Staff Reporter

BHUBANESWAR: When Jitu Jakesika, 22-year-old youth from Dongria Kandh, a primitive tribal community in the State , was interacting with his fellow tribesmen over implementation of complex Forest Rights Act (FRA) here on Thursday, to the utter surprise illiterate tribalmen and women were seen presenting their views forcefully.

Reason; Jitu, a student of business administration of a city-based B-school, translated the FRA being spoken in English and Oriya languages in Kuvi dialect. It encouraged Dongria Kandh tribals to become participants rather than being mere listeners in the meeting.

In his 20s, Jitu had already assumed the role of an ambassador of his community after briefing Rahul Gandhi, AICC general secretary, on problems being faced by primitive tribal groups when the latter was touring Orissa a couple of years ago.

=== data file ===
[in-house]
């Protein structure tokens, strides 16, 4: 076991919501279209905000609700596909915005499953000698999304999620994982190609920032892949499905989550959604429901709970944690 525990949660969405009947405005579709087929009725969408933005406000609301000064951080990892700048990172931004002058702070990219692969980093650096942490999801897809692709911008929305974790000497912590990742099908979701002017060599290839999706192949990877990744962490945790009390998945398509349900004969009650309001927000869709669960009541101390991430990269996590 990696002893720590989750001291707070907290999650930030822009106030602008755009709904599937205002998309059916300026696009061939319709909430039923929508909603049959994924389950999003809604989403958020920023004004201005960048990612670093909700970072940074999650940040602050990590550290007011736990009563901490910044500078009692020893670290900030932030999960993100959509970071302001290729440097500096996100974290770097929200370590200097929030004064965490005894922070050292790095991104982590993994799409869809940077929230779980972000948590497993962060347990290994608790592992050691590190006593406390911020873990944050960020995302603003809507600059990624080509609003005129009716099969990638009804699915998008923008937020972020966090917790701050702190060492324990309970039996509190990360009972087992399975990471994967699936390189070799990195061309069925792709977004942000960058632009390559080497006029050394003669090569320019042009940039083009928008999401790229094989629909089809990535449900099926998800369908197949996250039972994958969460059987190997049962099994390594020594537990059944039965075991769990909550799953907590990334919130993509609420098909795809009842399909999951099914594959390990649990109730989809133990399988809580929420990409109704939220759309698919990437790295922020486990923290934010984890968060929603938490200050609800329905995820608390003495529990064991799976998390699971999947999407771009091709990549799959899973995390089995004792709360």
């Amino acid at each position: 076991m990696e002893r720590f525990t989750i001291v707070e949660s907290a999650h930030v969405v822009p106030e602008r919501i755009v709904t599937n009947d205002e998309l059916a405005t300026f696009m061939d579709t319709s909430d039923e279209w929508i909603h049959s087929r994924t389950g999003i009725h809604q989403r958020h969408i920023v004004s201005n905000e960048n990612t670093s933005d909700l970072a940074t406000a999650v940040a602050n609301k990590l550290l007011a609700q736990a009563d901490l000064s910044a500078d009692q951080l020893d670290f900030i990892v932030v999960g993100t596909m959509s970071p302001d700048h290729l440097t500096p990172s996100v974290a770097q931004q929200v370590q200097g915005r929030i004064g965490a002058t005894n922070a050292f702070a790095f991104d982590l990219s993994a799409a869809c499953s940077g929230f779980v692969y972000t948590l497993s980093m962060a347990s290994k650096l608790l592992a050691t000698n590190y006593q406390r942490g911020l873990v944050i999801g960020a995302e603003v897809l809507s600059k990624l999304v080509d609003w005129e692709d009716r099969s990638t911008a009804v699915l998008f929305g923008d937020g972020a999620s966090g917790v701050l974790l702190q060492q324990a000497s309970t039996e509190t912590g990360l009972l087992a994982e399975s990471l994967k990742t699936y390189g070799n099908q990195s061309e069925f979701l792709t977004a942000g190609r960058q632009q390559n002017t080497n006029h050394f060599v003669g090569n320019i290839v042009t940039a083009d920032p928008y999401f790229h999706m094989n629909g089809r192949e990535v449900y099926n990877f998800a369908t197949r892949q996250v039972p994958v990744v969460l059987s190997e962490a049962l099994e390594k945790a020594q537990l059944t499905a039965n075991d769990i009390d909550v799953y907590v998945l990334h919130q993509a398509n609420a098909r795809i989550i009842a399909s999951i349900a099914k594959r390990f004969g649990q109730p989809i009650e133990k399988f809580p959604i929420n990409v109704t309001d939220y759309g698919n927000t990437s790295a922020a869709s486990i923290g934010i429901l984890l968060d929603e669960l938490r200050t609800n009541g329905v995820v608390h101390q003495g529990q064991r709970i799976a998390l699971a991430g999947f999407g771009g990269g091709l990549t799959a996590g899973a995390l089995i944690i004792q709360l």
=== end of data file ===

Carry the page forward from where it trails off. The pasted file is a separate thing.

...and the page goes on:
But the State government has decided to create an army of 850 tribal ambassadors like Jitu from different primitive tribes in the State to reach out to tribal communities for implementation of welfare programmes.

“We are going to identify 50 educated youths from 17 micro projects concentrating on primitive tribes. We will train these youths who would in turn make their fellow community people understand about FRA provisions,” said A. B. Ota, director of SCs and STs Research Training Institute (SSRTI) here.

Mr. Ota said service of these youth ambassadors could later be used in implementation of other welfare programmes.

At present directorate of SSRTI in collaboration with Vasundhara, a non-government organisation, is imparting training to youths from different primitive tribes.

SSRTI director said the State had taken a pioneering step by translating FRA provisions in 10 tribal dialects, which covered 80 per cent of tribal communities.

Many other States were learnt to have taken a cue from Orissa.